________________ CM . . . . Volume XVIII Number 27 . . . . April 13, 2012


Guacamole: Un poema para cocinar = Guacamole: A Cooking Poem.

Jorge Argueta. Illustrated by Margarita Sada. Translated by Elisa Amado.
Toronto, ON: Groundwood/House of Anansi Press, 2012.
32 pp., hardcover & e-book, $18.95 (hc.), $18.95 (e-book).
ISBN 978-1-55498-133-5 (hc.), ISBN 978-1-55498-209-7 (e-book).

Cooking-Juvenile poetry.
Children's poetry.

Preschool-grade 1 / Ages 4-6.

Review by Sabrina Wong.

*** /4



— Hoy les voy a hacer guacamole,
le digo a mi mamá, a mi papá
y a mis hermanitos...

‘Today, I’m going to make you guacamole,’
I say to my mother and father
and my little brother and sister.”

Guacamole is author Jorge Argueta’s third contribution to a bilingual cooking poem series, preceded by Sopa de Frijoles/Bean Soup and Arroz con Leche/Rice Pudding. In this book, a young chef goes through all the steps to prepare guacamole. Conveniently, she and her family live in a gigantic avocado house with a monstrous cilantro ‘tree’ in the backyard. This delightful book has parallel text in English and Spanish, although it is clear that it was originally written in Spanish. Children’s book writer Elisa Amado does a good translation, but in translation from Spanish to English, the poem loses some of its rhythm and musicality. Nevertheless, this cooking poem would be great for language learning as a read-aloud for parents with older preschool and kindergarten-aged children.

     The use of visual and physical similes makes it easy for young children to relate to the poem and the process of making guacamole: “The spoon is like a tractor / that you will use to scrape / the avocado flesh” (p.13). Margarita Sada complements this description with an animated scene of the young chef using a tractor to load a big spoonful of avocado into a brightly flowered bowl. The chef’s little brother and sister are happily hauling a giant avocado skin away. The illustrations, for the most part, show the children performing the activity described in the text on the facing page. The only illustration without children is the section of the poem (p.9) that serves as a break between the preparations, such as putting on an apron, to the actual cutting and combining of ingredients.internal art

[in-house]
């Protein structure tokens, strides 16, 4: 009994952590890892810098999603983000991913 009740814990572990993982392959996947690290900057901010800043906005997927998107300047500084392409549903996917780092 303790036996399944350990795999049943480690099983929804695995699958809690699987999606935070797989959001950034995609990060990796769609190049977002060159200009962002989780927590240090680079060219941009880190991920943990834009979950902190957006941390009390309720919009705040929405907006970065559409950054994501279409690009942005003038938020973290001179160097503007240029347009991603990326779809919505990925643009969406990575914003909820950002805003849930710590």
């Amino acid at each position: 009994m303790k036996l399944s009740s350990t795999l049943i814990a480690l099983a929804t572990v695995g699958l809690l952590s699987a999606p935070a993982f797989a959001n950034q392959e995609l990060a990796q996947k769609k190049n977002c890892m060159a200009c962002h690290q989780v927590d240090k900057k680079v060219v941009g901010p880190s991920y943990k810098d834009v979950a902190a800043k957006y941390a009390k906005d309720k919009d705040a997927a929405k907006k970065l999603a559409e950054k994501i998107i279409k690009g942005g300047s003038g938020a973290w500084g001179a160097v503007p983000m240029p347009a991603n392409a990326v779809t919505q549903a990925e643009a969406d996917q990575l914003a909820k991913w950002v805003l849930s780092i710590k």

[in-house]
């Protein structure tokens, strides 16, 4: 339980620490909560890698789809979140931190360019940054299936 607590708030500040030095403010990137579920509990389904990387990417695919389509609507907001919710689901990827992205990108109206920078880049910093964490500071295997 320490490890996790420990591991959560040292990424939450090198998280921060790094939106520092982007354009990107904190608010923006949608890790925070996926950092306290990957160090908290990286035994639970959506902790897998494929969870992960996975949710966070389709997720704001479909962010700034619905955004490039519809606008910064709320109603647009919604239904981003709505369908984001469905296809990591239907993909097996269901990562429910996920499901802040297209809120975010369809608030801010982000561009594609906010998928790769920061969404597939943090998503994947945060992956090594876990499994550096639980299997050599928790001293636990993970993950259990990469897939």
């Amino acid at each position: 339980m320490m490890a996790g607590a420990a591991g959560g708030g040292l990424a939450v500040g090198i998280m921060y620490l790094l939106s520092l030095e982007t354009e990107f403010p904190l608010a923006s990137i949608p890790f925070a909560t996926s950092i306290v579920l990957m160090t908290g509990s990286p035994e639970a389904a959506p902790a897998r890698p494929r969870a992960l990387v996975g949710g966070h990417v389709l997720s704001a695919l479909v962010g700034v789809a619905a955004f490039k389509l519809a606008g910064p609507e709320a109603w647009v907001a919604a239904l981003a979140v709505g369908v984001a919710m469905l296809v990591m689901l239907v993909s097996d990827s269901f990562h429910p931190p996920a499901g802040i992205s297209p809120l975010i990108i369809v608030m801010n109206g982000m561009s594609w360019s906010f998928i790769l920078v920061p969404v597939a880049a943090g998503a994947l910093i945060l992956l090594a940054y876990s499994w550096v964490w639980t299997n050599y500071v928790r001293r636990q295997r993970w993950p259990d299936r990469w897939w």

Margarita Sada’s illustrations are warm and homey. Her illustrations are initially rendered in oil before being modified digitally, a procedure which allows both the soft glow of the paint and the sharp delineation of smaller items to come through. Her exuberant use of warm colours makes the book a visual pleasure. From the young chef twirling with her apron to the children using avocado halves as a slide, each picture expresses a sense of happiness and fun.

     Cooking is presented as a joy rather than a chore. This book could inspire a sense of empowerment in a young child because it shows children, rather than adults, preparing food, although Argueta makes it clear that adults should help with tasks such as cutting the avocados in half. Since the poem goes through the procedure of making guacamole, it would be great as a simple cooking activity. In Argueta’s careful description, every step is detailed, down to washing the ingredients. The book also presents an opportunity for young children to learn about how plants grow: the young chef warns the reader not to throw out the avocado pits since “[t]hey are the seeds from which / avocado trees are born” (p.11). The avocado skins and pits, as well as the lime seeds, are all kept and later planted in the earth so that more avocados and lime trees will grow.

     This vibrant and lively poem is perfect for encouraging children to engage with cooking and food preparation, advising them to “[s]ing and dance / because food tastes better / when you sing and dance” (p.25). The cheerful and bouncy tone of the poem is carried through to its concluding lines:

Guacamole, qué rico guacamole
verde tan verde
y tan puro como el amor…

Yummy guacamole,
so greeny green,
as pure as love.”


Sabrina Wong is a Master of Library and Information Studies candidate at the University of British Columbia. She is very fond of guacamole.

To comment on this title or this review, send mail to cm@umanitoba.ca.

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